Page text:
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Encyclopedia of American women in business : from colonial times to the present /

Main Author: Krismann, Carol.
Format: Book
Language: English
Published: Westport, Conn. : Greenwood Press, 2005
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Review by Choice Review

Krismann's work consists of 426 well-written entries, including biographies for 327 American businesswomen and entries that describe issues and concerns--e.g., business travel, child care, and the old boys network--that women face. Each entry supplies a bibliography, and there are helpful see references throughout. Besides a comprehensive index and bibliography, the set includes a chronology of important events in American history, with a particular focus on American businesswomen, 1607 to the present. Six appropriate appendixes identify "Fortune Magazine's 50 Most Powerful Women in American Business, 1998-2003," "Working Woman's Top Thirty Woman Business Owners, 1997-2001," "Businesswomen by Ethnic/Cultural Heritage," "Businesswomen by Historical Period," "Businesswomen by Profession," and "Women in Junior Achievement's Global Business Hall of Fame." The chronology and appendixes strengthen the usefulness of the publication. Its focus makes this work unique, its only direct rival being Historical Encyclopedia of American Women Entrepreneurs: 1776 to the Present, ed. by Jeannette M. Oppedisano (2000). Both titles offer distinct content, style, and focus. Krismann's larger encyclopedia focuses on women in profit-making enterprises, whereas Oppedisano's includes women in both profit and nonprofit organizations. ^BSumming Up: Highly recommended. Public and academic libraries. S. E. Marcin Fairfield University

Copyright American Library Association, used with permission.
Review by Booklist Review

More than 425 entries, most of them biographical, comprise this resource. The women who are covered range from Lady Deborah Moody (1586-1659), who founded and planned the colonial settlement of Gravesend on Long Island, to Louise Kitchen (1969-), who was Enron's chief operating officer. Selection is limited to women in profit--making enterprises and generally excludes government officials and women who are known mainly as artists. The remaining 100 or so entries deal with topics such as Automobile industry, Latina businesswomen, Mommy track, Sexual harassment0 , and Telecommuting.0 The biographical entries provide a few personal details, but emphasis is on professional accomplishments. Most are brief, although a few, such as those for Barbara Proctor and Oprah Winfrey, cover more than two pages. All entries conclude with short\b \b0 further reading lists of books, articles, and Web sites, which can be found with fuller citations in the 50-page general bibliography. Other content includes a chronology; Fortune 0 magazine's list of the 50 most powerful American businesswomen, 1998-2003; and lists of businesswomen who are covered in the encyclopedia organized by ethnic heritage, historical period, and profession. We found no entry for colonial printer Dinah Nuthead, even though she appears in the "Businesswomen by Historical Period" appendix. There is some overlap with other reference sources that treat women in business, among them A to Z of American Women Business Leaders and Entrepreneurs 0 (Facts On File, 2002) and Historical Encyclopedia of American Women Entrepreneurs 0 (Greenwood, 2000). Encyclopedia of American Women in Business: From Colonial Times to the Present 0 covers more than twice as many women as either of these, is more up-to-date, and adds depth to its treatment by combining biographies with topical entries. Smaller collections that own one or both of the older titles may not need to acquire the current work, but it belongs in academic and larger public libraries, especially where there is an emphasis on business or women's studies. --Mary Ellen Quinn Copyright 2005 Booklist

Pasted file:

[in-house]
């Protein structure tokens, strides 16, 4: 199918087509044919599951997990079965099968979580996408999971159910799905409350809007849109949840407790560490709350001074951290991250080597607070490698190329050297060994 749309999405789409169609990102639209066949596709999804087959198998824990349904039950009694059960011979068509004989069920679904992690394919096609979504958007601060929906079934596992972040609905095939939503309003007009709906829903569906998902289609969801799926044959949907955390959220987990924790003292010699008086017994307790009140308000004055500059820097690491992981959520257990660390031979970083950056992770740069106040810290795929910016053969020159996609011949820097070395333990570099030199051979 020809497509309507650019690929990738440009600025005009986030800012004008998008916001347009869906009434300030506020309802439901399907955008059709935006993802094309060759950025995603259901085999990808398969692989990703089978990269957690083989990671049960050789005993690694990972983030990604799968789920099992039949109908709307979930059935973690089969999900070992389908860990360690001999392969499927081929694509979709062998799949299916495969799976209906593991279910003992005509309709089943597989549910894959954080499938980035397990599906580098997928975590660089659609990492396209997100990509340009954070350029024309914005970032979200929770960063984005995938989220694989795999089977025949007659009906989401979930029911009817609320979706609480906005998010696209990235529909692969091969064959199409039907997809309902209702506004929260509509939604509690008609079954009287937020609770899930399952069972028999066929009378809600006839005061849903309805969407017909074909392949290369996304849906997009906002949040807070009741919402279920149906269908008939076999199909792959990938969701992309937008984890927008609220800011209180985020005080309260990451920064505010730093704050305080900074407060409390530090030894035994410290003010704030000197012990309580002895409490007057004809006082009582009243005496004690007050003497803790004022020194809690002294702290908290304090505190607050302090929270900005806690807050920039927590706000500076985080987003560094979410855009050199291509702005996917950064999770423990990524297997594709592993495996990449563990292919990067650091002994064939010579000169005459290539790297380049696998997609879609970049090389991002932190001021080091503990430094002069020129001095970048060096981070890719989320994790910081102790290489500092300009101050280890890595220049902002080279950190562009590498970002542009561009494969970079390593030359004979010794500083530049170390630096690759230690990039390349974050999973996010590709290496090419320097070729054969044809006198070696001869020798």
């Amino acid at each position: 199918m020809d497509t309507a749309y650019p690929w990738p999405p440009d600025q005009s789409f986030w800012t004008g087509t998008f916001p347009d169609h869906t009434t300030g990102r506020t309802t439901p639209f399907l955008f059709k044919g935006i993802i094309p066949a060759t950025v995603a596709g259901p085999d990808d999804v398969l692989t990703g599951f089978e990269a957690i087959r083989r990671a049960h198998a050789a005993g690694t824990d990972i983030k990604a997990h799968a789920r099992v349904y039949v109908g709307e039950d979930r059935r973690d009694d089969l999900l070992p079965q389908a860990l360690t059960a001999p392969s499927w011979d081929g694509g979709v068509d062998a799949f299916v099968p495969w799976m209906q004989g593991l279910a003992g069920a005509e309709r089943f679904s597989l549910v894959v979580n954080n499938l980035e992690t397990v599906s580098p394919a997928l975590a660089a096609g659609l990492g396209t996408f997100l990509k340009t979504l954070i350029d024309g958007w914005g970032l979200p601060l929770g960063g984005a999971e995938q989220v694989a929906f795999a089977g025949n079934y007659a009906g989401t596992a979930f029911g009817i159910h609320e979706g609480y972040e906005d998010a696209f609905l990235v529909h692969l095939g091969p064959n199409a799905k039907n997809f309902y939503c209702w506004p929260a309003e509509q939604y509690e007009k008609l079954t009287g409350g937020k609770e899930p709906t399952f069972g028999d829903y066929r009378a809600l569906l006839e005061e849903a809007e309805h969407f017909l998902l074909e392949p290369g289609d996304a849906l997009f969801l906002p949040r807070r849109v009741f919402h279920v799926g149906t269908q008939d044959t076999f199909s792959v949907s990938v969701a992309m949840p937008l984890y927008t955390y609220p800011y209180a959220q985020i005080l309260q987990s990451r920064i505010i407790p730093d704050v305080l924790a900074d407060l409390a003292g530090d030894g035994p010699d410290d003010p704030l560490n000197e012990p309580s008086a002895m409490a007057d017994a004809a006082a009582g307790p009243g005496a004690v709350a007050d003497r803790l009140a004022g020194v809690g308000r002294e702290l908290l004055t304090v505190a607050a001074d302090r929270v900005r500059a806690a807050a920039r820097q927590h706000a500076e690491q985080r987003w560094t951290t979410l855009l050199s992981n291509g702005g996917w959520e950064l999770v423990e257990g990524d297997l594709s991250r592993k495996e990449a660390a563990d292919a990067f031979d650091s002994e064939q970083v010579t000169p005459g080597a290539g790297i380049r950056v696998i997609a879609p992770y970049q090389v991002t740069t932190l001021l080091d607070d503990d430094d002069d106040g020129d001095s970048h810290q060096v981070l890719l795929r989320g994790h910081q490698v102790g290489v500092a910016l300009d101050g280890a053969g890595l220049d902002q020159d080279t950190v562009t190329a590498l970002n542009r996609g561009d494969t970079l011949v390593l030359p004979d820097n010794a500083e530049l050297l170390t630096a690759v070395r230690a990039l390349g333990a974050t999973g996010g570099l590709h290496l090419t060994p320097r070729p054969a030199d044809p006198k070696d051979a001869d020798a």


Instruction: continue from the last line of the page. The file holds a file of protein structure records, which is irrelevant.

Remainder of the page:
From Booklist, Copyright (c) American Library Association. Used with permission.
Review by Library Journal Review

Krismann (head, William M. White Business Lib., Univ. of Colorado, Boulder; Quality Control in Business and Industry: A Bibliography) here presents the stories of 327 businesswomen who have succeeded as entrepreneurs, executives, or business owners in profit-making enterprises from Colonial times to present day. The book covers the lives of the very famous, including Martha Stewart, Lucille Ball, Ruth Handler (creator of the Barbie doll), Oprah Winfrey, Estee Lauder, Hetty Green, Katharine Graham, and Marjorie Merriweather Post, and the not-so-famous, including Rebecca Pennock Lukens (1794-1854), the first woman ironmaster in the United States. In addition to the biographies, the book contains entries for work-related issues like old-boys network, office romance, and diversity as well as profiles of agencies related to business women, including Catalyst and the Center for Women's Business. There is also an extensive bibliography, a chronology of the history of women in business from 1607 to 2004, and appendixes listing women by ethnic/cultural heritage, historical period, and profession. Bottom Line This excellent reference book is wonderfully readable and should encourage readers to conduct further research of the women profiled. Highly recommended for both public and academic libraries.-Lucy Heckman, St. John's Univ. Lib., Jamaica, NY (c) Copyright 2010. Library Journals LLC, a wholly owned subsidiary of Media Source, Inc. No redistribution permitted.

(c) Copyright 2010. Library Journals LLC, a wholly owned subsidiary of Media Source, Inc. No redistribution permitted.